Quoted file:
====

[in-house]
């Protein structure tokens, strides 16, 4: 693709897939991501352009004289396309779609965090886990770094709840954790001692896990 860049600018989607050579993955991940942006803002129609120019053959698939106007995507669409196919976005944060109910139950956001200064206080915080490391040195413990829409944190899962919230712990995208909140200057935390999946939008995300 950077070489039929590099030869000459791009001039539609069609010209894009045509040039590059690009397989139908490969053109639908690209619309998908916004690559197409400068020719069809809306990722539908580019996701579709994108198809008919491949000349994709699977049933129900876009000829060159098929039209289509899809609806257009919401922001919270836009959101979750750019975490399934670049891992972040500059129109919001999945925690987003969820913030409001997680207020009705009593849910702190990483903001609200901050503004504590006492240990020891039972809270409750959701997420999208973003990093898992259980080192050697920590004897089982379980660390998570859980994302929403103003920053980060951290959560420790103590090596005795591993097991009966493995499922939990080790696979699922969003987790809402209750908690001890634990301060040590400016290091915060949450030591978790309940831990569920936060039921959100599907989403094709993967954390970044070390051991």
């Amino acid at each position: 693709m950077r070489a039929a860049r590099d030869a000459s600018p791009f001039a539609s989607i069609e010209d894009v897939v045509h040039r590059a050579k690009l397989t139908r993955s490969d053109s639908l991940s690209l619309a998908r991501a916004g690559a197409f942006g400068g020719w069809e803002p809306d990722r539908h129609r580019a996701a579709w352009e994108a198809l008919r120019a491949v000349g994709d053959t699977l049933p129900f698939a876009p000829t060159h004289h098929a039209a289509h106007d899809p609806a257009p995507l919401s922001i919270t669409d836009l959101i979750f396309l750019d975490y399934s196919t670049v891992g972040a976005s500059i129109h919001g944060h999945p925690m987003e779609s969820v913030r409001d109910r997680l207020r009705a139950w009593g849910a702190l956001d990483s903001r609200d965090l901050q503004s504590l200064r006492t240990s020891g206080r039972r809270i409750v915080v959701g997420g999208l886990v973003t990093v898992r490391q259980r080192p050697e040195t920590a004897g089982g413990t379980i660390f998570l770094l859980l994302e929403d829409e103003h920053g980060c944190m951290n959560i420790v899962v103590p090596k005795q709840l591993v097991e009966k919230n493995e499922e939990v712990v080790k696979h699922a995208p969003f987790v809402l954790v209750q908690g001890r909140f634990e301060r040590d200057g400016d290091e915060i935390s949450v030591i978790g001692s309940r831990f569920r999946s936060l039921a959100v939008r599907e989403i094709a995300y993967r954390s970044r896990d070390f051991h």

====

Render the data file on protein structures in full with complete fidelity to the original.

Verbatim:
[in-house]
């Protein structure tokens, strides 16, 4: 693709897939991501352009004289396309779609965090886990770094709840954790001692896990 860049600018989607050579993955991940942006803002129609120019053959698939106007995507669409196919976005944060109910139950956001200064206080915080490391040195413990829409944190899962919230712990995208909140200057935390999946939008995300 950077070489039929590099030869000459791009001039539609069609010209894009045509040039590059690009397989139908490969053109639908690209619309998908916004690559197409400068020719069809809306990722539908580019996701579709994108198809008919491949000349994709699977049933129900876009000829060159098929039209289509899809609806257009919401922001919270836009959101979750750019975490399934670049891992972040500059129109919001999945925690987003969820913030409001997680207020009705009593849910702190990483903001609200901050503004504590006492240990020891039972809270409750959701997420999208973003990093898992259980080192050697920590004897089982379980660390998570859980994302929403103003920053980060951290959560420790103590090596005795591993097991009966493995499922939990080790696979699922969003987790809402209750908690001890634990301060040590400016290091915060949450030591978790309940831990569920936060039921959100599907989403094709993967954390970044070390051991």
């Amino acid at each position: 693709m950077r070489a039929a860049r590099d030869a000459s600018p791009f001039a539609s989607i069609e010209d894009v897939v045509h040039r590059a050579k690009l397989t139908r993955s490969d053109s639908l991940s690209l619309a998908r991501a916004g690559a197409f942006g400068g020719w069809e803002p809306d990722r539908h129609r580019a996701a579709w352009e994108a198809l008919r120019a491949v000349g994709d053959t699977l049933p129900f698939a876009p000829t060159h004289h098929a039209a289509h106007d899809p609806a257009p995507l919401s922001i919270t669409d836009l959101i979750f396309l750019d975490y399934s196919t670049v891992g972040a976005s500059i129109h919001g944060h999945p925690m987003e779609s969820v913030r409001d109910r997680l207020r009705a139950w009593g849910a702190l956001d990483s903001r609200d965090l901050q503004s504590l200064r006492t240990s020891g206080r039972r809270i409750v915080v959701g997420g999208l886990v973003t990093v898992r490391q259980r080192p050697e040195t920590a004897g089982g413990t379980i660390f998570l770094l859980l994302e929403d829409e103003h920053g980060c944190m951290n959560i420790v899962v103590p090596k005795q709840l591993v097991e009966k919230n493995e499922e939990v712990v080790k696979h699922a995208p969003f987790v809402l954790v209750q908690g001890r909140f634990e301060r040590d200057g400016d290091e915060i935390s949450v030591i978790g001692s309940r831990f569920r999946s936060l039921a959100v939008r599907e989403i094709a995300y993967r954390s970044r896990d070390f051991h």